I’ve been thinking a lot about my difficulties with 4E and reading a lot of blogs and forums about the solutions, houserules, and work-arounds that some people use in their games. One thing that has come up more than once is Page 42.
If you don’t know, this refers to page 42 in the DMG, covering Additional Rules. Specifically, page 42 is about Actions the Rules Don’t Cover. The rules here are meant to provide guidelines for PCs doing things not covered by their powers, with an emphasis on combat. The section gives a table with check DCs, Normal and Limited damage expressions, and suggestions for how to implement them.
Page 42 gives DMs a crutch should a player, say, decide to swing on a rope and kick someone. The interesting thing here is that, while this is designed to reward interesting play, I’ve also read some writers who are concerned that the page 42 rules mess up the balance of encounter powers in the 4E system. Players can get effects similar in power to an encounter power by simply doing something out of the ordinary. While I certainly agree with this complaint, and I think it was even in the minds of the designers, who warn (with their example on the page),
“Use a normal damage expression from the table, because once the characters see this trick work they’ll try anything they can to keep pushing the ogres into the brazier.”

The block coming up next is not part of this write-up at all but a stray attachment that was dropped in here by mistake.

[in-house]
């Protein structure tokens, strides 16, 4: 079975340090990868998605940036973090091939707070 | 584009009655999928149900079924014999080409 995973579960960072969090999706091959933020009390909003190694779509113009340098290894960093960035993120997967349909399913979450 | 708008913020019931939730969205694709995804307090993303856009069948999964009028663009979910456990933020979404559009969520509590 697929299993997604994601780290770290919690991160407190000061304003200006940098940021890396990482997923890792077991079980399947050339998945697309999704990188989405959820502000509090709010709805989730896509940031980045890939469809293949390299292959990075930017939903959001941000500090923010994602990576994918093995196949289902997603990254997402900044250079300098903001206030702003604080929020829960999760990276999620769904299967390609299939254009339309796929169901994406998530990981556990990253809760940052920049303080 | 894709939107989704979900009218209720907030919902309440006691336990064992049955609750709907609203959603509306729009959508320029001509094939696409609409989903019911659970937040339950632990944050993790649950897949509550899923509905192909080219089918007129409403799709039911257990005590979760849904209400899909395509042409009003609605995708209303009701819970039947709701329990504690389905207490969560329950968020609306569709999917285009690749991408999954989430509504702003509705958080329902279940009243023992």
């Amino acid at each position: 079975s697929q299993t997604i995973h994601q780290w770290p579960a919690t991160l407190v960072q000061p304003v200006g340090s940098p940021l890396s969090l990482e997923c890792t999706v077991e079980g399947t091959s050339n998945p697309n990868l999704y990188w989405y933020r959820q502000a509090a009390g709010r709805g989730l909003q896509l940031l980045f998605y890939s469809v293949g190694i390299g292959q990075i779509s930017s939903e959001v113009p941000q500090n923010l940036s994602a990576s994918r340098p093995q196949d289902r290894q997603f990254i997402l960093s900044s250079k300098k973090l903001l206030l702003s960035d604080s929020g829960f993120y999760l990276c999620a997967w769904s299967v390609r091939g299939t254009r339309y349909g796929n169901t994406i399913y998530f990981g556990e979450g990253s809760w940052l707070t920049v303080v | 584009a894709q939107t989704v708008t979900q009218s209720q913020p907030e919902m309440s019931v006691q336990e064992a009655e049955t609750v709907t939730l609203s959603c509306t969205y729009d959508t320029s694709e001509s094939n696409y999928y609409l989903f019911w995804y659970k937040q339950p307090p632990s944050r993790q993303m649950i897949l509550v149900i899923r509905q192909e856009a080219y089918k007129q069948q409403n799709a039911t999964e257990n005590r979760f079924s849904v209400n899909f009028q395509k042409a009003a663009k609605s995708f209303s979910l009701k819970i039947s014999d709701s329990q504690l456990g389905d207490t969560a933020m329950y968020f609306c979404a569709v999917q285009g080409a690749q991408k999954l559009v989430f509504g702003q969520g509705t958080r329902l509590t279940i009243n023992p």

As I said, I agree with the criticism that this system will throw off the balance of powers in encounters, especially with a lenient DM. Oddly, this problem has aspects of the Bad Side of Balance and Always Saying Yes.
Sorry, aside over. My main complaint is that this page 42 system doesn’t really even make a stab at internal consistency. First of all, by this system, a “brazier of fire” does, say, 1d10+3 damage at levels 1-3, but that same fire does 3d8+10 at 30th level. Odd, but so what, right? Well, for me it represents a problem because it’s so outside of expectation. After all, an improvised weapon, like picking up a chair in a bar-fight, or hitting a bad guy with a rock, always does 1d4 when you make a basic attack with it. (The numbers for normal damage expression represent damage similar to what you’d expect from an at-will). And then, falling damage. Why doesn’t falling damage scale the same way? Falling damage is always 1d10/10 feet fallen.
The point is, Page 42 was probably meant to be a quick answer to all the other stuff that was left out of 4E. It was probably meant to be there in case a DM needed a hard mechanic to improvise in limited situations, but it was poorly thought out, and poorly realized (as much of the first three books of 4E proved to be). Unfortunately, it is a game balance nightmare (which only really matters since 4E is so centered on its balance) and immersion breaking (for me) because of the oddities of scaling.
So, were it me, I’d want to encourage PCs to do some unique things, but I don’t think Page 42 is a very good answer, and if I were re-writing 4E, it would be gone.